Denial is not a river; it is a state of mind. It's inhabited by Democrats and liberal-leaning journalists who blame Virginia state Sen. Creigh Deeds for Democrats' loss of the governorship, all statewide offices, and a five-seat net loss in the state House of Delegates, with a sixth seat too close to call.
Sure, other elections were held a week ago. In the special election in New York's 23rd District that was a cross between soap opera and train wreck, the Democratic Congressional Campaign Committee once again proved its superiority in adult supervision and race execution, having won six straight special elections in which a House seat has changed parties.
But the truly important lesson, as painful as it is for Republicans, is nominees should not be picked by county chairmen. Primaries can avoid such miscues as nominating a candidate who is out of touch with the party base.
Next year's voters will likely be older and whiter than in 2008.
In another three-way campaign, New Jersey Democratic Gov. Jon Corzine lost in a race that had enough oddities to diminish any true lessons that could be extrapolated.
It's the Virginia gubernatorial race that is truly instructive, however. While it's true Deeds did not match up to his predecessors, Mark Warner and Tim Kaine, and his campaign won't win any blue ribbons, Deeds likely would have beaten former state Attorney General Jerry Kilgore, the 2005 GOP gubernatorial nominee, and possibly 2001 gubernatorial nominee state Attorney General Mark Earley.
At the same time, it's doubtful Sen. Jim Webb, D-Va., would have won his 2006 race in the current political environment.
It is very convenient for Democrats to blame Deeds and his campaign for a debacle that sets the party back years in the state, certainly easier than facing inconvenient truths.
The two key variables in this race were the GOP nominee, Attorney General Bob McDonnell, and the year -- a year when Democrats are facing a headwind, not a tailwind. As my colleague Ron Brownstein noted in his column in last week's National Journal: "The Democratic decline among independents should really be seen as part of the party's dismal overall showing among whites. Both Deeds and Corzine retained commanding support among minority voters. But each man won only about one-third of whites, much less than [President] Obama in those states."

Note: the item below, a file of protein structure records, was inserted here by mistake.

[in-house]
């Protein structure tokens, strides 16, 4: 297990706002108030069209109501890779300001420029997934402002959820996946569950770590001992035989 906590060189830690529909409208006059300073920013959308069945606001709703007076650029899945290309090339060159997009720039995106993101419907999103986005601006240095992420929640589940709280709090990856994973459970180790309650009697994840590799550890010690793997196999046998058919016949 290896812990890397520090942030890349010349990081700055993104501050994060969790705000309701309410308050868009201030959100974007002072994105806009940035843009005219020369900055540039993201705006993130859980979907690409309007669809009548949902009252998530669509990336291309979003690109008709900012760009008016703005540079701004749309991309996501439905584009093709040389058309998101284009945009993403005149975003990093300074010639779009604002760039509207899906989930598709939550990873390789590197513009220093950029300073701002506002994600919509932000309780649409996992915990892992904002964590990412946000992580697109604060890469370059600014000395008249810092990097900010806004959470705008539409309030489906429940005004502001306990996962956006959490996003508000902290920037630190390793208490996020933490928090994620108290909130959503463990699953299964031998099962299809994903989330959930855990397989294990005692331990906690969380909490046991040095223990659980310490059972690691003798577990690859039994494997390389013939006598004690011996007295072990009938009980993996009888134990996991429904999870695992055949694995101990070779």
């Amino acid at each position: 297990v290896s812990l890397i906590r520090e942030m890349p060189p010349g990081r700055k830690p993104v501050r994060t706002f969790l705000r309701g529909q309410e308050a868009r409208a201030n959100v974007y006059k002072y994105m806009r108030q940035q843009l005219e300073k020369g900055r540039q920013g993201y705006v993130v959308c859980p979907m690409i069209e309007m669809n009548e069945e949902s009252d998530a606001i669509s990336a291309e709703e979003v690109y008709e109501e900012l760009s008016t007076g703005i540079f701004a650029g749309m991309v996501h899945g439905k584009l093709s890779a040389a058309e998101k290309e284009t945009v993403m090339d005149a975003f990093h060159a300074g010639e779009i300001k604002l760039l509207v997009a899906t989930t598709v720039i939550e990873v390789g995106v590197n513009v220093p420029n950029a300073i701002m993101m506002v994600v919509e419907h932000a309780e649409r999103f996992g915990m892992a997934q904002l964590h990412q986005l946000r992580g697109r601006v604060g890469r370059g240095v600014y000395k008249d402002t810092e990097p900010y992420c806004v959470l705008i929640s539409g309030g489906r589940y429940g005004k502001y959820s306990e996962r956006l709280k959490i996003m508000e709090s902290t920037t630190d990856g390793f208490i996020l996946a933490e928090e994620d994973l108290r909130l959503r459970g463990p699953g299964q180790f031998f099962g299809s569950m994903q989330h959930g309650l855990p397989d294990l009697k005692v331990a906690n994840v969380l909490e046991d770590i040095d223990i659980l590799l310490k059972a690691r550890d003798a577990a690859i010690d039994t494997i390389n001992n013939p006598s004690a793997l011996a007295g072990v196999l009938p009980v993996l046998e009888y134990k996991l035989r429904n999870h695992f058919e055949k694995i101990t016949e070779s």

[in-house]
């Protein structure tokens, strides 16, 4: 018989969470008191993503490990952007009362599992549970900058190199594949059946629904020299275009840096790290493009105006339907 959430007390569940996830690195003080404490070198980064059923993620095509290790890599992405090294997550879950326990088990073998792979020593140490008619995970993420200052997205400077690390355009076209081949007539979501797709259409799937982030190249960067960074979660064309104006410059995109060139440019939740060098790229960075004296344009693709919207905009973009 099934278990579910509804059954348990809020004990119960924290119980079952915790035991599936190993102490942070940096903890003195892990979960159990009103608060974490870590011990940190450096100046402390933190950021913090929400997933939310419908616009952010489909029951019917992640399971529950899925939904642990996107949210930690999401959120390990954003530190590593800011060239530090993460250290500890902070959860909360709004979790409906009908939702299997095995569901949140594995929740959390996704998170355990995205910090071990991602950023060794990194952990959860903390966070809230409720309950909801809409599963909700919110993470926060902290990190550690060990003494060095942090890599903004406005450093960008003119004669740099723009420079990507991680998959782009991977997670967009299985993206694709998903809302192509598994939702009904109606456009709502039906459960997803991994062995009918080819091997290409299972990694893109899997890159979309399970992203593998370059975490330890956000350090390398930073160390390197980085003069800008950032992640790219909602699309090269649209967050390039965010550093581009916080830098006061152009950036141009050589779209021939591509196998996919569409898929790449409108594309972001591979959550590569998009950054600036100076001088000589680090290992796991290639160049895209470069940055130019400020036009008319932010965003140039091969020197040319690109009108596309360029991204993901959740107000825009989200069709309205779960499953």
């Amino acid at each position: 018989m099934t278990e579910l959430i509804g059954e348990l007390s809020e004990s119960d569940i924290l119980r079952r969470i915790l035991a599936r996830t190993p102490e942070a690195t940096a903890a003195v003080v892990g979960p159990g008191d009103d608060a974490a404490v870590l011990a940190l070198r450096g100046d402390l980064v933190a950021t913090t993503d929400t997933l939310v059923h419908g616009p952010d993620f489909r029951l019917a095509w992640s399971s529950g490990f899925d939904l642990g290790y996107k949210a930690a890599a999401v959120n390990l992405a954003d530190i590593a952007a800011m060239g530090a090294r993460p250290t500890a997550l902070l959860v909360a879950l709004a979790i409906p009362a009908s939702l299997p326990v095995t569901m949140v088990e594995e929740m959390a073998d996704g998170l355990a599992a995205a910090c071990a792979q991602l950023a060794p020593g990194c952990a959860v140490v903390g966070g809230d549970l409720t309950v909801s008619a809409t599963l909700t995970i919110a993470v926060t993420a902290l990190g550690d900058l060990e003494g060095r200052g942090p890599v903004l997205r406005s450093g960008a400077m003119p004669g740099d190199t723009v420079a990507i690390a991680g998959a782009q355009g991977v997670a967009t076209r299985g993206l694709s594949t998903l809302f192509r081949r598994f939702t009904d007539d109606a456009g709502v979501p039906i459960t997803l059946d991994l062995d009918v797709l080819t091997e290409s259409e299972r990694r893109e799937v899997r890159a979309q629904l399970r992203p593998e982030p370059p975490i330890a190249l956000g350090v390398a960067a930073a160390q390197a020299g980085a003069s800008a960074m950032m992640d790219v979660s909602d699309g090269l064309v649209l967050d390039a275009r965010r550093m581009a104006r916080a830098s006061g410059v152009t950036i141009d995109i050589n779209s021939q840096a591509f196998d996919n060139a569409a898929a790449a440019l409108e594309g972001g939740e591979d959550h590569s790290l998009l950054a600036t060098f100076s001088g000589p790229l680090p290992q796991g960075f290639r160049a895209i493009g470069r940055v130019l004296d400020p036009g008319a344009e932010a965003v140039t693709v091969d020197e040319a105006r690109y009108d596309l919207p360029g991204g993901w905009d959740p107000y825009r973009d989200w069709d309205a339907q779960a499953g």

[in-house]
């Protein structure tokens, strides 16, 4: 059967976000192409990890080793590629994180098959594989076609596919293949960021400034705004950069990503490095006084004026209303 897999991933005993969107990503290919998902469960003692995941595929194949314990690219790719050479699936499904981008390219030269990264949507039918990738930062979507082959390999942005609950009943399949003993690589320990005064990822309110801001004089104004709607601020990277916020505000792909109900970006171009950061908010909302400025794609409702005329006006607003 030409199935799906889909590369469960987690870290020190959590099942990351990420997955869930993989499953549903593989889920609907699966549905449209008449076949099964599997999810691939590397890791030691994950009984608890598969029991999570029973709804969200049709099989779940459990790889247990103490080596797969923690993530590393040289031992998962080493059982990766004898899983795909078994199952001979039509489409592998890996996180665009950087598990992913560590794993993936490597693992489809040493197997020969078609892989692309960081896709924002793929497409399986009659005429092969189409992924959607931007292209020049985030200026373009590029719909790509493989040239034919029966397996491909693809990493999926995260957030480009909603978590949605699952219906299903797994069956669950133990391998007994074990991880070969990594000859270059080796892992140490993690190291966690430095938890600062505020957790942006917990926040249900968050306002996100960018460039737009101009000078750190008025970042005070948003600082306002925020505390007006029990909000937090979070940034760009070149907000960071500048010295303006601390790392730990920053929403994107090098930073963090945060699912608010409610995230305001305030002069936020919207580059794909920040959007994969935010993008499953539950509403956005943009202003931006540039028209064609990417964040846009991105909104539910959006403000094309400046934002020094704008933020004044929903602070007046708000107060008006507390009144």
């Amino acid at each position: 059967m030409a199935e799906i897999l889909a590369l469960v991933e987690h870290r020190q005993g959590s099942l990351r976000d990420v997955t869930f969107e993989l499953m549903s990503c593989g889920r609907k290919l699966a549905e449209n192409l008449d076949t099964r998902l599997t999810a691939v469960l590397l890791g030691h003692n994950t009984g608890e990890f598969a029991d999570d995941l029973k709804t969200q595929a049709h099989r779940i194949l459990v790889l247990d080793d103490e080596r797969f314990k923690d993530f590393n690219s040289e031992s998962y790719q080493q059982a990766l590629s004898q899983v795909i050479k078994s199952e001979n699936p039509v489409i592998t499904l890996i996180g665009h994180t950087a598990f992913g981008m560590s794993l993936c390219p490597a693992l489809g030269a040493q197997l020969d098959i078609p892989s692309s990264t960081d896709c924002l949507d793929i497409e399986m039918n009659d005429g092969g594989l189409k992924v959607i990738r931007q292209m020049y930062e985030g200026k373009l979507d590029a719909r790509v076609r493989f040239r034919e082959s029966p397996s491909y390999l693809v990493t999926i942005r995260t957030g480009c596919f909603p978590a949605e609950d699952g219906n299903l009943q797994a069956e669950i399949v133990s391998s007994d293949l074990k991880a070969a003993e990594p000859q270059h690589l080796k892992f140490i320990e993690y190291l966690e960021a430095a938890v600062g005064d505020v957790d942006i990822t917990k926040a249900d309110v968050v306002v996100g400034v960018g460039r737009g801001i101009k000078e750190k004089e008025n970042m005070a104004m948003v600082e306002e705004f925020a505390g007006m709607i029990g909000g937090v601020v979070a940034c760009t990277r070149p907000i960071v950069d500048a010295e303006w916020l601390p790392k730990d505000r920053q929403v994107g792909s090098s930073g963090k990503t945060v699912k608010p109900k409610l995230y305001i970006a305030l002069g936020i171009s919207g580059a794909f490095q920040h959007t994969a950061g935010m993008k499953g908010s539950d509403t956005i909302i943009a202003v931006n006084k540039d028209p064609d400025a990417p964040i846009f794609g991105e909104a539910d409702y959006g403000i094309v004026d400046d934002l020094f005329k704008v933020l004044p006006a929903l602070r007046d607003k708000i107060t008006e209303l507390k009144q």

Brownstein went on to point out that "Deeds and Corzine each won fewer than three in 10 whites without a college education, and just one-third of white seniors," and that both lost whites under 30, and received less than 30 percent of the vote among white independents and less than 40 percent among college-educated whites.
Brownstein concluded that the results "parallel those in national polls showing most whites moving toward a Ross Perot-like skepticism about Washington, even as minorities express more comfort with an enlarged federal role. That divergence looms as an ominously destabilizing force."
Virginia has become a swing state and, in 2009, it swung. Blaming the outcome on Deeds, a guy who would likely have beaten a weaker candidate or won in a better year for Democrats, is ignoring important lessons.
For Republicans, the lesson of Virginia was that you can nominate a staunch conservative and win, if that conservative works hard to project a mainstream, nonthreatening campaign. McDonnell's strategists point to a green jobs ad, run early on, as an example of their efforts to prevent him from being pigeonholed as another conservative living in the past. This served him well when he was hit with charges related to his master's thesis, attacks that might well have worked had he not inoculated himself early on.
Next year's voters will likely be older and whiter than in 2008. Last year, half the voters were 44 years of age or younger, but this year in New Jersey and Virginia, that group constituted only a third.
In 2008, these older and whiter voters might have been somewhat disillusioned with years of a GOP Congress and George W. Bush but were not specific about the change they were voting for.
This same group now seems to be growing increasingly concerned about the agenda of Obama and congressional Democrats.
A Democratic consultant recently pointed to Warner's tenure as governor of Virginia, before his election to the Senate. Soon after Warner took over as governor, he embarked on a campaign to streamline state government and cut costs. It was only after a couple of years of establishing his ability to look after the taxpayers' money that he sought the largest tax increase in the commonwealth's history, one that paid for the greatest expansion in spending on K-12 education. He went on to earn accolades as running one of the best-managed states.
Obama and Democrats are getting squeezed and face a paradox. Voters want the government to do more to turn the economy around and create jobs, but they are also concerned about the size and scope of government and deficit spending.
They believe Obama and congressional Democrats are focusing on issues beyond the economy and jobs, priorities that seem mismatched for a 2010 midterm electorate.
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